In the world of science, the outcome of an experiment is less risky and more predictable when the environment is controlled. The same can be said in the world of business, where organizations germinate and develop in fairly similar ways when their frameworks are stable. But what happens when the environment changes or chaos erupts? That’s the question explored by Luis Rios, a Wharton professor of management, in his paper, “A Date with Destiny: How the Post-IPO Environment Shapes Long-run Innovation Strategy.”
Using a large sample of 1,200 firms at the time they go public, Rios examines how these companies adapt to their environments in order to survive — or ultimately fail. He finds that decisions made in these nascent stages can have a long-lasting impact on the internal structures of a company.
The research is just the beginning for Rios, who says he wants to dig deeper into why firms evolve the way they do. The more firm leaders understand the long-term impact of short-term changes, he says, the better they can manage those transitions to help secure a positive outcome for their companies.
An edited transcript of the conversation appears below.
Bracing for change
I’m interested in the way that firms develop. Specifically, I look at the origin of firm differences within a technological context. The subject of why firms are different has received some attention in the literature, but traditionally people have sort of waved it away. The center view in economics is to control for firm differences and then to look at apples-to-apples comparisons across firms — and that works within that context pretty well. Even within the traditional strategic frameworks, it is very normal to take stock of the firm’s strengths, weaknesses and capabilities and then allow the firm to do an analysis of where it can fit into a competitive landscape. All of that presumes that the firm’s strengths and weaknesses are relatively fixed. But what happens when the environment is changed?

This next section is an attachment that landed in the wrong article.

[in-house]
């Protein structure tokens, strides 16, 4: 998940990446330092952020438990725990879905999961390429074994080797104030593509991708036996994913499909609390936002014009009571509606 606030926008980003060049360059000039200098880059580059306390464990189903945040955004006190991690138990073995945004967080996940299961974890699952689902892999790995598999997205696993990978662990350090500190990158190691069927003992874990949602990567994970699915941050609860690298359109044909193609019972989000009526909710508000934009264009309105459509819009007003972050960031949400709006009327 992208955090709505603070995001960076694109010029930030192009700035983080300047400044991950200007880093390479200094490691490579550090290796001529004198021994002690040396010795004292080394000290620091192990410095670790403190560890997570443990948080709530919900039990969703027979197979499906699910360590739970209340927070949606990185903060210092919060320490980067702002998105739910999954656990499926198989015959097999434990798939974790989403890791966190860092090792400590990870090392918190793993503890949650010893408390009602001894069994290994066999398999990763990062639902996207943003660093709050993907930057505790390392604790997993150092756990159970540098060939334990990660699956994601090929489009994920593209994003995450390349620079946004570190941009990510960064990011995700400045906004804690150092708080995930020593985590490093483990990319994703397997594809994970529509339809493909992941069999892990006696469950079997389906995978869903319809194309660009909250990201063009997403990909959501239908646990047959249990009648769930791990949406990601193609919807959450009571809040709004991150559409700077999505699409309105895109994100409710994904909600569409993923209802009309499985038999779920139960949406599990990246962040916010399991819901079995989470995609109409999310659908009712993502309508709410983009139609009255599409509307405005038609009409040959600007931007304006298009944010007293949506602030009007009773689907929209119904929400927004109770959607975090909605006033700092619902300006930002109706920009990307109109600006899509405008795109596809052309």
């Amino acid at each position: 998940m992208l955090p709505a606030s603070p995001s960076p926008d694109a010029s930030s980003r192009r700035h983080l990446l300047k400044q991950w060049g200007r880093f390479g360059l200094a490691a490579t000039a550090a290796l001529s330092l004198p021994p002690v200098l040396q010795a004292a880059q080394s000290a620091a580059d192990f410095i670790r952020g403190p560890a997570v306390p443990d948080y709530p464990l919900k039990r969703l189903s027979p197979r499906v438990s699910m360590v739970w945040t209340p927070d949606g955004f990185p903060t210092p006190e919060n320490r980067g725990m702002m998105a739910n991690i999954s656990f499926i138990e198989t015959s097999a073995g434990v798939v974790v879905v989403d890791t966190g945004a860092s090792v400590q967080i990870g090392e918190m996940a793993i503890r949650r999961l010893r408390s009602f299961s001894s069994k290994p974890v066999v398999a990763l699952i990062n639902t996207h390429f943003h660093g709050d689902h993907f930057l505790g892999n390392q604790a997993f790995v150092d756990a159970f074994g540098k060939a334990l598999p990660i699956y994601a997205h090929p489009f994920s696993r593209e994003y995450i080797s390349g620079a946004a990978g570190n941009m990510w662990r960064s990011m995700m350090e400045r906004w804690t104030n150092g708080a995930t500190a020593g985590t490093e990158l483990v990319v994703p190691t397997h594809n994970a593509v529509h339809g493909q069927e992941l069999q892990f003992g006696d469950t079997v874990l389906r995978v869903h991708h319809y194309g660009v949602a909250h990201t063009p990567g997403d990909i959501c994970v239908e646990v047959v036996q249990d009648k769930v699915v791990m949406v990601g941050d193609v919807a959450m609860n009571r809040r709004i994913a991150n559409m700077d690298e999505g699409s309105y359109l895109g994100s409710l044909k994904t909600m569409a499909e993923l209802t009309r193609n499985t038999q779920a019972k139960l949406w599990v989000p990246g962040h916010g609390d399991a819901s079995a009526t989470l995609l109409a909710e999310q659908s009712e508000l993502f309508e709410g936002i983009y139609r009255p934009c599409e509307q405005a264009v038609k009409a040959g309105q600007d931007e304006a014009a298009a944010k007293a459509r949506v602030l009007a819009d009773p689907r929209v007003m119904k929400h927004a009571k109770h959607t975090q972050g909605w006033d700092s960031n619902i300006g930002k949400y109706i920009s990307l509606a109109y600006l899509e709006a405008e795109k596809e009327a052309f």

If the activity that your firm is engaged in at any given moment is serving you well and then there’s a radical shift in the environment, the firm might find itself at a loss as to how to react. It turns out that we don’t have a lot of very good frameworks to allow a firm to enact change and to consciously adapt to the new environment. We know that firms can sometimes change. We have observed that and documented it. But we more frequently see firms not being able to change and react, so they flounder and fail. My interest is to try to understand firm evolution from the early stages so that we can see periods during which firms are changing and adapting, then possibly glean some insights into how that can be consciously applied by firms in order to deal with the environmental turbulence that they might be experiencing.
Internal and external forces
In my research, I look at a sample of about 1,200 firms around the time they go public. My hypothesis is that this is a time of radical change for the firms during which they are much more plastic than they would be normally in terms of both the formal and the informal structures. I control for firms that went through the IPO (initial public offering) as planned versus firms that experience a shock that was unexpected around the time of going public. Then I compare to see whether that shock leads to divergent development afterwards. What I find is that, in fact, there’s a very short window of about 18 months around the time when firms go public when they’re particularly susceptible to the environment, so the conditions they experience at that point seem to determine, even 20 years later, the type of firm that they are Twitter , and their strengths and their weaknesses in terms of their technological direction.